Bleak, depressing, and melancholy are certainly not three qualities that equate to a commercially successful film. However, films aren’t always made for the commercial appeal, sometimes they are crafted solely for societal impact. Time out of Mind chronicles a homeless man’s journey through the streets of New York. It’s a very tough movie to sit through, but features a cast that is worth watching.
George (Richard Gere) roams the streets looking for a place to sleep and perhaps enough change so he can have a meal or, more likely, a bottle of booze. George once had a job, a wife, a child, and a home, and all that disappeared as he went into a downward spiral of depression?. He is accepted at a men’s shelter and due to his friendship with Dixon (Ben Vereen), he learns to navigate the red tape and the routine. He attempts to reconnect with his daughter Maggie (Jenna Malone), but what went down when her mom passed away left some deep wounds.
Director Oren Moverman (The Messanger) makes a couple brilliant choices in the editing room that help elevate the overall quality of the picture. By piping in the ambient noise from the streets below, it creates a chilling atmosphere that must be all-too-common for anyone living on the streets. Moverman consciously keeps his shots at a distance so the audience can bear witness to the utter degradation that comes with the life. More importantly, he didn’t shy away from showing the awfulness of humanity towards the homeless. It’s hard to not get the impression that Moverman is attempting to give us all a wakeup call as we continue to ignore the plight of the homeless.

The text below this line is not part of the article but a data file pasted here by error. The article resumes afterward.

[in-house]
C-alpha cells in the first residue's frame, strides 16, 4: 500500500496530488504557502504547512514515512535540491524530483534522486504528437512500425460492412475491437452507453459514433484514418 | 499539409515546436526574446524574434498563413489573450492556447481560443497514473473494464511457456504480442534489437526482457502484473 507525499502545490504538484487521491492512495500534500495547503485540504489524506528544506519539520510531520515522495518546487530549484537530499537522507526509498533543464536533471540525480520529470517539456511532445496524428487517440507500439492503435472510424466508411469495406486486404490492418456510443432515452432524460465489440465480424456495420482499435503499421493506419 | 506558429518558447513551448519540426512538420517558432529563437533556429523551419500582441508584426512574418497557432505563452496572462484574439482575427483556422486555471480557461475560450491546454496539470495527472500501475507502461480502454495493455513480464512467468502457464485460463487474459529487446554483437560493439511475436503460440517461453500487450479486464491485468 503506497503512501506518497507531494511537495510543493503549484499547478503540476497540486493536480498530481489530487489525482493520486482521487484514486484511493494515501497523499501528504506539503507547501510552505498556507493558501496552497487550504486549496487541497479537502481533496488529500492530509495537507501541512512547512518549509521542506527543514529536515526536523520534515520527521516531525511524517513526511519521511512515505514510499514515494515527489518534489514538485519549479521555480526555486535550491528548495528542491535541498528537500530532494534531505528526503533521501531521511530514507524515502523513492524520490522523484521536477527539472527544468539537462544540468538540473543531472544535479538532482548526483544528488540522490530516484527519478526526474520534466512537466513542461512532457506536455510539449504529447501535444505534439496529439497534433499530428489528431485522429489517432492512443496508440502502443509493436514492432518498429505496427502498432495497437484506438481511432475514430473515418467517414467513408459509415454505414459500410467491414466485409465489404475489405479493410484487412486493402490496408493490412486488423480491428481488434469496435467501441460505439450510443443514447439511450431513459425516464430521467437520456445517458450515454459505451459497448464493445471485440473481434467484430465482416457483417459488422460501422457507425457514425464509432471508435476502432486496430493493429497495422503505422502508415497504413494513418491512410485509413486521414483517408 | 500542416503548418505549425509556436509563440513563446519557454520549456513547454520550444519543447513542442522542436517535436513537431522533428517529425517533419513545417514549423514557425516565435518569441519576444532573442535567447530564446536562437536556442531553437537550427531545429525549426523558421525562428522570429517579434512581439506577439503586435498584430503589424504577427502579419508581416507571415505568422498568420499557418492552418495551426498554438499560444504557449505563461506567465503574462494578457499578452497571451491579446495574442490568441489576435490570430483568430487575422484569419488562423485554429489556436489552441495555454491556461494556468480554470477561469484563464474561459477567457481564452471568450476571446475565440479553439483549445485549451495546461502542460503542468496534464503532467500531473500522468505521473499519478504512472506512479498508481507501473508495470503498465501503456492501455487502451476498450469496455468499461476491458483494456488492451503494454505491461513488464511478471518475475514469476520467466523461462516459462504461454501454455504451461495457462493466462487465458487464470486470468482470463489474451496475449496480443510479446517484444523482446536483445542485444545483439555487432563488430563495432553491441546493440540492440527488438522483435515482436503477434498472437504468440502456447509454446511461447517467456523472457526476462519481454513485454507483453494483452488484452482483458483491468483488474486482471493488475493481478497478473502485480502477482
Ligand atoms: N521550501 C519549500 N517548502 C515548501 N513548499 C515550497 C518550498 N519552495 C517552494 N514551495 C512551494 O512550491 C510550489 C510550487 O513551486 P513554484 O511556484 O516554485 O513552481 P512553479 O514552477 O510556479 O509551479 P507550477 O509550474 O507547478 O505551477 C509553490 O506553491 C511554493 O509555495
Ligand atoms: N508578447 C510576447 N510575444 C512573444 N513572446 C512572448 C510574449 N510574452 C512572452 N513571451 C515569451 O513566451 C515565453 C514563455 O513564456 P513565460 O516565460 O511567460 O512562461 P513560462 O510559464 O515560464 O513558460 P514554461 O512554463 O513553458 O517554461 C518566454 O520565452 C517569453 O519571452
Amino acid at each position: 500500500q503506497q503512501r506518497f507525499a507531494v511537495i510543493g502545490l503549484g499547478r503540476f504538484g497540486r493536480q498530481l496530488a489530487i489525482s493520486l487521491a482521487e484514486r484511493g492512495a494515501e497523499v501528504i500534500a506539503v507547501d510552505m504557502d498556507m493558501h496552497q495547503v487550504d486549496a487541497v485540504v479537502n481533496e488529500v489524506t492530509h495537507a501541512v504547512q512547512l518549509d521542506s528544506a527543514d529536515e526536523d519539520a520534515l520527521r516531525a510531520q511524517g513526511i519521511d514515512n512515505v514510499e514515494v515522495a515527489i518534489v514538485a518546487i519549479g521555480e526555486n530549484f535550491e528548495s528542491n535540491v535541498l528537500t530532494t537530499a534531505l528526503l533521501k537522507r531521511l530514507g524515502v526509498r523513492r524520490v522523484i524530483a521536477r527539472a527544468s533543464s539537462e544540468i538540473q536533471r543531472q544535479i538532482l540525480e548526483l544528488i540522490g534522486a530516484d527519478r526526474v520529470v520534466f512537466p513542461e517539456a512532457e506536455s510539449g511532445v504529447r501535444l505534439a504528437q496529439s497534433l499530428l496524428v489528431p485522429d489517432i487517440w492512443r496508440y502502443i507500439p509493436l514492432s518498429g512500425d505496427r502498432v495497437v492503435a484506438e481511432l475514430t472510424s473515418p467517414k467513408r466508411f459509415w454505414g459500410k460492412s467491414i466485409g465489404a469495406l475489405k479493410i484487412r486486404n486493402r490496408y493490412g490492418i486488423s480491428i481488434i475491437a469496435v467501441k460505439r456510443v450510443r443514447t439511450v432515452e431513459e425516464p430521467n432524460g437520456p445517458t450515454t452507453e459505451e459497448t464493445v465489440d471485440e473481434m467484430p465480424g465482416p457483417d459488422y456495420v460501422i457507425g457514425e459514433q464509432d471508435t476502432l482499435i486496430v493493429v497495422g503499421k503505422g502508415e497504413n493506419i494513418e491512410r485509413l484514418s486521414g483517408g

Gere dominates the film with a deep, uncompromising performance. He hasn’t been this raw in a performance since Mr. Jones (1993) where he played a manic depressive. Gere is unrecognizable in this film. On the screen he is a man whose has had his soul ripped to shreds by the weight of societal pressures. He seems to be haunted by the notion that he’s become nothing more than a listless member of society … a vagabond … or as he stated, “a nobody.” However, the power in his performance doesn’t come from what is said on screen but from what isn’t. There are long, silent portions of the film, the only sound the ambient noise Manhattan. Gere is just lifeless, cold, and staggering from street corner to street corner. He commits to the role of George in a way that he’s never committed to any role and the result is a performance that is so authentic and heart breaking, it transcends everything Gere has done in his career.
It is often said that art imitates life, and the artistry of Time out of Mind is that it encapsulates a part of society (our life) that is often discarded.